Calais ‘jungle’ threatened with closure

Thousands face immediate evacuation if Lille tribunal decides against them on Tuesday

Residents walk through  mud in the  ‘jungle’ camp  in Calais.  Photograph: Pascal Rossignol/Reuters

Residents walk through mud in the ‘jungle’ camp in Calais. Photograph: Pascal Rossignol/Reuters

 

The plight of up to 3,500 migrants in the Calais encampment known as “the jungle” will be decided on Tuesday afternoon by a tribunal in Lille. 

A judge will inspect the muddy paths, makeshift shops, homes and school on Tuesday morning to decide whether razing the southern part of the shanty town would constitute “a violation of fundamental human rights”, as maintained in a lawsuit by 10 humanitarian associations and 238 migrants.

If the tribunal approves the evacuation, the migrants have been given until 8pm to leave the jungle.  The prefect of Calais, Fabienne Buccio, says it would then be dismantled on Wednesday.

The French government says between 800 and 1,000 people are to be evacuated.  But volunteers with L’Auberge des Migrants and Help Refugees counted 3,455 people living in the threatened area, including 440 minors.

A group of British activists, including the actor Jude Law and the playwright Tom Stoppard, joined a recital in a makeshift theatre in the jungle on February 21st. 

They appealed for minors with relatives in Britain to be allowed to go there.  The Austrian director Michael Haneke intends to shoot a film in the jungle this spring.

The French government wants to limit the encampment to 125 heated converted freight containers, which could house 1,500 people, and the adjacent Jules Ferry Centre, which can house 500 women and children.  Ms Buccio says 2,000 migrants in a city of 70,000 is a “proportionate” number.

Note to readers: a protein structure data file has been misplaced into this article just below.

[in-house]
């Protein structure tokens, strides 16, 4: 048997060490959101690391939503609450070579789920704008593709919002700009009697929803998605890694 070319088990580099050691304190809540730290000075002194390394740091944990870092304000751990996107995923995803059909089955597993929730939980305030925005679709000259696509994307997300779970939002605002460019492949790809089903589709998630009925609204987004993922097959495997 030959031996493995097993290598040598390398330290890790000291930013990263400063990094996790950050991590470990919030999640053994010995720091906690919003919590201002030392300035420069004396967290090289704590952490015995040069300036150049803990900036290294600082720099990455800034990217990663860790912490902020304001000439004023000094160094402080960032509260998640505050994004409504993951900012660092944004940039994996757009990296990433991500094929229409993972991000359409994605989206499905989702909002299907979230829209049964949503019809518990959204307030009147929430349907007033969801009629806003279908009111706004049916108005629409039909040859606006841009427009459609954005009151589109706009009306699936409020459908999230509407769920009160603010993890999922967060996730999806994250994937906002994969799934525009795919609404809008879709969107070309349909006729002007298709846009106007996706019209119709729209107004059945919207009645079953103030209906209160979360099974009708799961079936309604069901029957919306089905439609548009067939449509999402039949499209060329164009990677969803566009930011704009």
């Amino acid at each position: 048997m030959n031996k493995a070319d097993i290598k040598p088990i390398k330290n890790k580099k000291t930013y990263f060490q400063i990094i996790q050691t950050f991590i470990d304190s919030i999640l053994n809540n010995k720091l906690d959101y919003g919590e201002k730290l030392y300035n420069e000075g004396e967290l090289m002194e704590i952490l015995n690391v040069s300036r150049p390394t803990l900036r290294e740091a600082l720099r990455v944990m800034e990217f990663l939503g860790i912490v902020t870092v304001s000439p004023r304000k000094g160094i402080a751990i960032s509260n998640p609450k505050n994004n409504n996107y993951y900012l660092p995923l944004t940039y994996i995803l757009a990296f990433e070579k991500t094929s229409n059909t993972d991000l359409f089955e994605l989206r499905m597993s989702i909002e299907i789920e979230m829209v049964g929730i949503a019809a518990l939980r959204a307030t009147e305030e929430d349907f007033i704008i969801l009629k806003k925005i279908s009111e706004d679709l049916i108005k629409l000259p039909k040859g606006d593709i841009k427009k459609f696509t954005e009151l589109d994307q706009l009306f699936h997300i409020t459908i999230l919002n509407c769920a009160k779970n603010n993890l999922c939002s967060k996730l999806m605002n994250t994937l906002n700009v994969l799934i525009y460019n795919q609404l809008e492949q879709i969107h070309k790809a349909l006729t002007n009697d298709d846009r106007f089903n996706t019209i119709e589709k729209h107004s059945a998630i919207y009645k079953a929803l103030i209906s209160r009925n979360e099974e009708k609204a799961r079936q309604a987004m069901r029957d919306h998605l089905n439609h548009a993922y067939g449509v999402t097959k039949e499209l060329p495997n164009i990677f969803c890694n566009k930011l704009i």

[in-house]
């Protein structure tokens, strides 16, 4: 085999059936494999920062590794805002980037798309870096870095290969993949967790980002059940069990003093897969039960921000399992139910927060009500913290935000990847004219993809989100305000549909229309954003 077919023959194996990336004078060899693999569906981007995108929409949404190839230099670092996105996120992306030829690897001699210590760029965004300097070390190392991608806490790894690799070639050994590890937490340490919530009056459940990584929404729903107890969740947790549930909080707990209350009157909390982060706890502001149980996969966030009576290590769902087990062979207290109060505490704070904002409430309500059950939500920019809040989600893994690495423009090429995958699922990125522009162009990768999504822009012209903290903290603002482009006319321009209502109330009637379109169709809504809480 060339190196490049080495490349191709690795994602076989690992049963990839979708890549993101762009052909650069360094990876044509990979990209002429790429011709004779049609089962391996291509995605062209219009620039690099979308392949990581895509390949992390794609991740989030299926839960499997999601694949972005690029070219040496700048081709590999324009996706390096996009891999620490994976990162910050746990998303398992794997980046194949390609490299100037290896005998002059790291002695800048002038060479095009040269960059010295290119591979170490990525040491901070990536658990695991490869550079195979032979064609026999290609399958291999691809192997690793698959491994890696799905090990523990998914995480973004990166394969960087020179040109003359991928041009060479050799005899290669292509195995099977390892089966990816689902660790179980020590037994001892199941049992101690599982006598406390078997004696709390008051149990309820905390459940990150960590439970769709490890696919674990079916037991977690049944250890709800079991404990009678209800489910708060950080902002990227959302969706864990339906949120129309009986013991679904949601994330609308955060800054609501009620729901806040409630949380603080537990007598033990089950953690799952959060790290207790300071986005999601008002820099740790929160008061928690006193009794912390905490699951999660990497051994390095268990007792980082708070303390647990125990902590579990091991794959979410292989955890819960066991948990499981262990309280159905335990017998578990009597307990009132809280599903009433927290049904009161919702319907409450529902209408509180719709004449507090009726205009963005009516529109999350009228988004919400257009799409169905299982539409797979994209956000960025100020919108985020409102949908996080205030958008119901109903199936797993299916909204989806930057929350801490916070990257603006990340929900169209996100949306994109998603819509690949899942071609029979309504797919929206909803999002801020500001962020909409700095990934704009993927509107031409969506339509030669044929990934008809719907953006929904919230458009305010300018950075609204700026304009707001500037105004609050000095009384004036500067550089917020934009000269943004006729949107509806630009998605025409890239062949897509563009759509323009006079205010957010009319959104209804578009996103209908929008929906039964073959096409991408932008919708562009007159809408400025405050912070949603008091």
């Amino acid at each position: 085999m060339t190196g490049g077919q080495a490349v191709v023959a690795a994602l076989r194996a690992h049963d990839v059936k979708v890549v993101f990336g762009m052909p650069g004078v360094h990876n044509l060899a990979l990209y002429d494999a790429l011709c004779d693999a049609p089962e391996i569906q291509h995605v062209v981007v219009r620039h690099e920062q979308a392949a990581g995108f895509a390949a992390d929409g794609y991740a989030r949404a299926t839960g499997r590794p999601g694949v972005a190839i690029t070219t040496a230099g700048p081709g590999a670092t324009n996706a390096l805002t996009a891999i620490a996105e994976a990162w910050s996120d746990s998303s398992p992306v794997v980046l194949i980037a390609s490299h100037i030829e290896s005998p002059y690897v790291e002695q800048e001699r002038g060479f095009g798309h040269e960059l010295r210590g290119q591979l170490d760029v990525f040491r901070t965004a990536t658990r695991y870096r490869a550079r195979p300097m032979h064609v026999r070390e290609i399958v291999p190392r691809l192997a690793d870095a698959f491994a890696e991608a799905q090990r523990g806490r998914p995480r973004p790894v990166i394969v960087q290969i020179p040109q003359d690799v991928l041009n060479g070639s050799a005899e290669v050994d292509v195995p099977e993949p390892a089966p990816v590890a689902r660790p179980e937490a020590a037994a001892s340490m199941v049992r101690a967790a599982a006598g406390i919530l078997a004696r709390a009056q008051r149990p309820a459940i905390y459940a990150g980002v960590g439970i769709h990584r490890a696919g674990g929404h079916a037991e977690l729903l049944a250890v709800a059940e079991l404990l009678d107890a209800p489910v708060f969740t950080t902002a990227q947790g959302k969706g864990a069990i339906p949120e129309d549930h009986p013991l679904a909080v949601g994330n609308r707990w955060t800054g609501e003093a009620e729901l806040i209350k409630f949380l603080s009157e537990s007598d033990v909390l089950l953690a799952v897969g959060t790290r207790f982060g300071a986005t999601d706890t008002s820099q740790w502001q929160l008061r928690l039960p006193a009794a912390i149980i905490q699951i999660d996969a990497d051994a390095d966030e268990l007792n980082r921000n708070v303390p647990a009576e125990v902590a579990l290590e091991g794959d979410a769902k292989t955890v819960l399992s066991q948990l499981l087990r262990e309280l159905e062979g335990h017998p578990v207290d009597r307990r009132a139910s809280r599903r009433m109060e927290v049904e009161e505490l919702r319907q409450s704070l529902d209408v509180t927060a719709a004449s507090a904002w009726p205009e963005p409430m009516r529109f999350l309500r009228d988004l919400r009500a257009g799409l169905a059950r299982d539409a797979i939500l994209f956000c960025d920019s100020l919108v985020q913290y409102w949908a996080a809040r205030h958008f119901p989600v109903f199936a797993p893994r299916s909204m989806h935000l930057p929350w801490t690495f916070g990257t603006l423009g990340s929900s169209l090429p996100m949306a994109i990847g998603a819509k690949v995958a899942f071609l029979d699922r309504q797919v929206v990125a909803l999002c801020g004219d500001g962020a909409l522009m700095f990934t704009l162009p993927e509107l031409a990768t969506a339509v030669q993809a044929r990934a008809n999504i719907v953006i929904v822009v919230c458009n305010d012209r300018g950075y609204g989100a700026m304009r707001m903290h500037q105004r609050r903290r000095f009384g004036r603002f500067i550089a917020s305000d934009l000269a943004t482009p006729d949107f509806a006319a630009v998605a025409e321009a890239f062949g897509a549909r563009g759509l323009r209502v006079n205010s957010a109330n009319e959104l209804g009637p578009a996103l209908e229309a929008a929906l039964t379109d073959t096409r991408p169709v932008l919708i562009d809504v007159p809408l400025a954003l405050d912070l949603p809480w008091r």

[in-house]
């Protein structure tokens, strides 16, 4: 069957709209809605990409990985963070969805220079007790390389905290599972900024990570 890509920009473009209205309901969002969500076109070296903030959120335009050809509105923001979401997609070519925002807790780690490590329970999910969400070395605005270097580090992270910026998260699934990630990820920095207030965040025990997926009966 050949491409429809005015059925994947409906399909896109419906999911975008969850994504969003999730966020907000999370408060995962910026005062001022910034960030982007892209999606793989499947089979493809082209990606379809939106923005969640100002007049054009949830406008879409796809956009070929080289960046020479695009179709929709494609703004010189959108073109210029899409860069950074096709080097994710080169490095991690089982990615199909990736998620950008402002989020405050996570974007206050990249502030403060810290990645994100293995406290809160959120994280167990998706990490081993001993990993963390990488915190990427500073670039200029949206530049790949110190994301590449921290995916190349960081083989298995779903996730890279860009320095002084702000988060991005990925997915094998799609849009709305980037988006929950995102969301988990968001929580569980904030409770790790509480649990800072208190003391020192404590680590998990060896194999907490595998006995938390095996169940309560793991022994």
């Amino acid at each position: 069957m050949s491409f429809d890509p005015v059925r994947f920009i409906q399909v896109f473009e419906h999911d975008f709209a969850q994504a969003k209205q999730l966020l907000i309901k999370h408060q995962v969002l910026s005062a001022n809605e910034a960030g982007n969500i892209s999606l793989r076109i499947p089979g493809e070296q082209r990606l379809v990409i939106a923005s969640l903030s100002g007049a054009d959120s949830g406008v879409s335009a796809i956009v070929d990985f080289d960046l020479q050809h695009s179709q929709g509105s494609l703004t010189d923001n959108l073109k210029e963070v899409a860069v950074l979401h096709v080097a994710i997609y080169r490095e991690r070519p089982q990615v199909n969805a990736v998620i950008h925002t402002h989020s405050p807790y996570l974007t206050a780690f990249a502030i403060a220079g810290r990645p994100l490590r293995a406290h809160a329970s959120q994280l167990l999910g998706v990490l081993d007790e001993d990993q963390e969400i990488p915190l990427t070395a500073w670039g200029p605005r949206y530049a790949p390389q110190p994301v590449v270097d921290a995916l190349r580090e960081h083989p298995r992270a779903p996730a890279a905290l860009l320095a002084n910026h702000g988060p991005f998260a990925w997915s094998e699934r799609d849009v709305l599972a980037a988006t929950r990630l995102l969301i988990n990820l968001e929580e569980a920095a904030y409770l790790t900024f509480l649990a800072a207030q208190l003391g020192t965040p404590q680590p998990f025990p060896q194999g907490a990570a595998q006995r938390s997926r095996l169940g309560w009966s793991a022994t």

But the migrants are reluctant to live in the “secure” area of the jungle, where they must register and check in and out by handprints. 

Fewer than 100 migrants took advantage of a week’s grace period offered by Ms Buccio to enable them to move to some 100 “welcome and orientation centres” across France.   They want to remain near the Channel Tunnel, and the mass expulsion is more likely to push them back into Calais, 5km away, and into the surrounding countryside.

The prefect’s decree cites “a situation of extreme tension” presenting “grave threats to public order”.  It says migrants block roads and use violence against lorry drivers and security forces.

In an interview with La Voix du Nord newspaper, interior minister Bernard Cazeneuve called the planned closure of much of the jungle a “humanitarian operation” and said all could be housed in shelters elsewhere.

Britain’s prime minister, David Cameron, has used the necessity of preventing camps similar to that in Calais sprouting up in southern England as an argument in his campaign to keep Britain in the EU. 

If Britain leaves, he says, France is likely to reconsider the 2003 Touquet accords, which allow Britain to deploy immigration officers in Calais. French opposition politicians want to revise the accords. 

“We must tell the English that we won’t do the work for them and that the English border is not in Calais, it’s in Dover,” said Xavier Bertrand, the conservative president of the region.

By turning back migrants in Calais, Britain prevents them applying for asylum in the UK.  Asylum applications have fallen from 80,000 to 30,000 per year since the Touquet accords. 

Proponents of a Brexit say leaving the EU should not affect the bilateral treaty between Britain and France.  Mr Cazeneuve has predicted “a humanitarian disaster” and “tens of thousands of refugees in the Calais area” if France grants migrants free passage to Britain.

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